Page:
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Where have all the flower pots gone?


They've disappeared because Aditi Mangaldas' refined Kathak aesthetic has no place for tackiness.

You could freeze any moment from an Aditi Mangaldas Kathak piece and hang it on the wall as fine art. The dancing is refined and sharp, the costumes are elegant, and the lighting nuanced. Superb art pieces are used as stage props. No flower pots, no cardboard cut-outs of temple arches and certainly no banners declaring the address of the sponsors.

There is no denying that in a dance form that, unlike other classical styles, has yet to evolve its own performance aesthetic, Mangaldas is always eminently watchable. So how picky is she? Very, she admits with a chuckle. For weeks she has been hard at work at her Sainik Farms studio "picking", tweaking and refining her two celebrated productions - Timeless and Uncharted Seas - for the Edinburgh International Arts Festival later this month.

Mangaldas invests considerable energy and resources towards ensuring that production standards are impeccable. The costumes for Timeless, which is a contemporary piece, have been fashioned by Japanese costumier Kimie Nakano, and the lighting is by Fabiana Piccioli. Sander Looner has done the lighting in Uncharted Seas. The music is by Shubha Mudgal and Aneesh Pradhan. You rarely see this scale of ambitious backstage work going into dance productions in classical dance in India, and certainly not in Kathak.

"We have to relearn how to recreate the magic of presenting classical dances, " Mangaldas says. "Historically, they were performed first in temples and then in courts. Both these spaces were dramatic, beautiful. The temples had grandeur - the pillars, the arches, they lent so much ethereal drama to dance. Imagine, the lighting came from the moonlight or the mashals (flaming torches). The courts were a magnificent set - the white marble, the light, the candelabras, the glass. If we try to mimic those natural light effects it looks awful. "

The problem is in trying to recreate the majesty of courts and temples on stage - tacky styrofoam domes, cardboard arches, net drapes and diyas don't quite cut it. "And flower pots, don't forget the flower pots, " says an exasperated Mangaldas. "What is with the flower pots? Does the dance demand it? I remember Kumudiniji (Lakhia) my guru using flowers as props when we danced as five-year-olds. But for adult dancers?" One of her abiding memories is of dancing at Khajuraho against the great temples with a cardboard Khajuraho stuck behind her on stage.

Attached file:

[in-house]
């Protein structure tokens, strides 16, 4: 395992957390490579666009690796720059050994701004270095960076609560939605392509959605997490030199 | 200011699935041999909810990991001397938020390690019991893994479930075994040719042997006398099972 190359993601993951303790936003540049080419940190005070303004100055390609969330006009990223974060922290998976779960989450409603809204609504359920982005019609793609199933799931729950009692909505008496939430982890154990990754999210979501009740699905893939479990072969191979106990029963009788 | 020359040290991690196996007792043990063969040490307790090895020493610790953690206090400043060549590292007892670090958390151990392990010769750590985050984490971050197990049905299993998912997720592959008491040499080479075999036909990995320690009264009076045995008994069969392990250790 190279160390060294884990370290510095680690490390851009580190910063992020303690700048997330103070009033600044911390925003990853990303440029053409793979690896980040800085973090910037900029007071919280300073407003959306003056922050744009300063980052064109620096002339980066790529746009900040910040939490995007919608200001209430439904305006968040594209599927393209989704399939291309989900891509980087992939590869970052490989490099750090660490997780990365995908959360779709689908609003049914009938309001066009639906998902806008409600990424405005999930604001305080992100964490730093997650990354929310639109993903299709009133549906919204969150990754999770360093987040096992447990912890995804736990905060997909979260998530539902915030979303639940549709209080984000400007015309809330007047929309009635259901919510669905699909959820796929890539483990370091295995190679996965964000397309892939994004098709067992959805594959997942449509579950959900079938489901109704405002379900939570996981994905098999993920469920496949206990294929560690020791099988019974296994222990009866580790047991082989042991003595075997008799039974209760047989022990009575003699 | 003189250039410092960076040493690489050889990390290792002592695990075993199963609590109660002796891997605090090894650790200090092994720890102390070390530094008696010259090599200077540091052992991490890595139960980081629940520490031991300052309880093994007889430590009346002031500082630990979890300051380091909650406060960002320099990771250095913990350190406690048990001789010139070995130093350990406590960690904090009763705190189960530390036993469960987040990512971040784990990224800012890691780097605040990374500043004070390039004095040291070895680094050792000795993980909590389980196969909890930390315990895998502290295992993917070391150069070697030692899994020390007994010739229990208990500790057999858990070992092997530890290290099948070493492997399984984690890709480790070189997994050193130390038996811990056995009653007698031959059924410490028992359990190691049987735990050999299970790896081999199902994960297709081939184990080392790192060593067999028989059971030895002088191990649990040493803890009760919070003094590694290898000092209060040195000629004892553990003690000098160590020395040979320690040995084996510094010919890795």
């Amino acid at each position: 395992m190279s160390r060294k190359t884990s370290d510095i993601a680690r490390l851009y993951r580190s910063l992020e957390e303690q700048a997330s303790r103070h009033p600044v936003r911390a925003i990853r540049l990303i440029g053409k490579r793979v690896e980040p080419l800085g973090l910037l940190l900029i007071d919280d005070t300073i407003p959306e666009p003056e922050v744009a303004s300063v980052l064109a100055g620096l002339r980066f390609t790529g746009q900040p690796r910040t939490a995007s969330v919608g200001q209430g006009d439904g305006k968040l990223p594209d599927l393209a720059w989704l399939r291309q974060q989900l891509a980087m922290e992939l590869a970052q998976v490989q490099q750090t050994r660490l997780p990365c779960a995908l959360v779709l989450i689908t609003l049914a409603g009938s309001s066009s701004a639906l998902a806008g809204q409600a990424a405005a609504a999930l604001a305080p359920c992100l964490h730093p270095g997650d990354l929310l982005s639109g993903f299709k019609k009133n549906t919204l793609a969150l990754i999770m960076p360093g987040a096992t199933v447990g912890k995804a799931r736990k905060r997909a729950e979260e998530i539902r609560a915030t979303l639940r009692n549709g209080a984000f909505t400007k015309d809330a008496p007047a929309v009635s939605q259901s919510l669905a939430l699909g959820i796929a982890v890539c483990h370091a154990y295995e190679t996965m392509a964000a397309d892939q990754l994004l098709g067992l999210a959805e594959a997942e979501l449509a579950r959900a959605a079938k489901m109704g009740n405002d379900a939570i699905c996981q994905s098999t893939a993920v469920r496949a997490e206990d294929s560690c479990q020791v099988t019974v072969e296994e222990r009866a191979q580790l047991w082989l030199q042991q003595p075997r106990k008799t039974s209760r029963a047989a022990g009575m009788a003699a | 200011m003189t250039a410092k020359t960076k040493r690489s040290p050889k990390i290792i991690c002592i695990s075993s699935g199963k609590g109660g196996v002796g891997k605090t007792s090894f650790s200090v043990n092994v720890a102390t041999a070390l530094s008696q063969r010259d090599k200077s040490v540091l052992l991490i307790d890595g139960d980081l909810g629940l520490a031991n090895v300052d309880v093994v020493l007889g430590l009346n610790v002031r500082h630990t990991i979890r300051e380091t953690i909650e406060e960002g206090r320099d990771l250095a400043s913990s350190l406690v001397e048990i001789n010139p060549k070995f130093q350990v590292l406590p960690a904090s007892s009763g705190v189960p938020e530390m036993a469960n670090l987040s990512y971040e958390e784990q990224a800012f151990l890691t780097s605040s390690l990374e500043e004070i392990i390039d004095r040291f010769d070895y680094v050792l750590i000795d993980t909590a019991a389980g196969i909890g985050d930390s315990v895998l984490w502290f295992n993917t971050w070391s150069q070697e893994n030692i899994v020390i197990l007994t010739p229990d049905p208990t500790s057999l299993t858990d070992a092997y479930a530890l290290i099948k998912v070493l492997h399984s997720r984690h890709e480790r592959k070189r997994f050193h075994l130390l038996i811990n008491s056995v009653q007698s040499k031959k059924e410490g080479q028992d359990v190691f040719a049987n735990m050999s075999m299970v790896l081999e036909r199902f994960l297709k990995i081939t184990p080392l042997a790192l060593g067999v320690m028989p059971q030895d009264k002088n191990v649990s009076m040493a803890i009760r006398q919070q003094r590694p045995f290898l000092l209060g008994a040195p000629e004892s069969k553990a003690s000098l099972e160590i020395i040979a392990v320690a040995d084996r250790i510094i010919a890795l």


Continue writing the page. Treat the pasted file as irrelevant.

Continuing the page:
As for costumes, the problem of performance aesthetics is particularly sharp in Kathak where there are no set rules. Bharatanatyam, Odissi, Manipuri, Kathakali - all these systems have clearly defined parameters for costumes and jewellery. "The good thing about an open-ended form is that it allows for amazing spontaneity but the problem is that anything goes - Hyderabadi, Avadhi, Lakhnavi, velvet, satin, tinsel, silk, " she says. "I even recall a dancer who wore a costume that looked like it was made of silver varak. "

She knows her finickiness isn't winning her too many friends among organisers and production teams. "So I ask for an empty stage. Give me the minimum and I will work with it, " she says. So how does she manage in mofussil towns where more is usually better? "I can adapt, adjust. Give me five lights and I will work with them, but give me a clear stage with no posters (some of which come with addresses and registration numbers), flowers or diyas. " The list she sends ahead of her performance to organisers is usually ignored. "When I am told, 'sab kucch mil jayega, aajaeye, ' I know I am in for trouble, " she jokes.

But beyond the meticulous planning, there is for Mangaldas the challenge of staging a contemporary dance piece for Western audiences who have a preference for the classical arts. Why not stick to classical Kathak? "Indian dances have got stuck with this image of being fantastic and spiritual. But I also find that the response to contemporary Indian dance is much more immediate, " she says, pointing to a similar effort by London Kathak dancer and choreographer Akram Khan. "Besides, my contemporary dance is not rooted in contemporary sources as is the case with Western dance, it is rooted in Kathak. "

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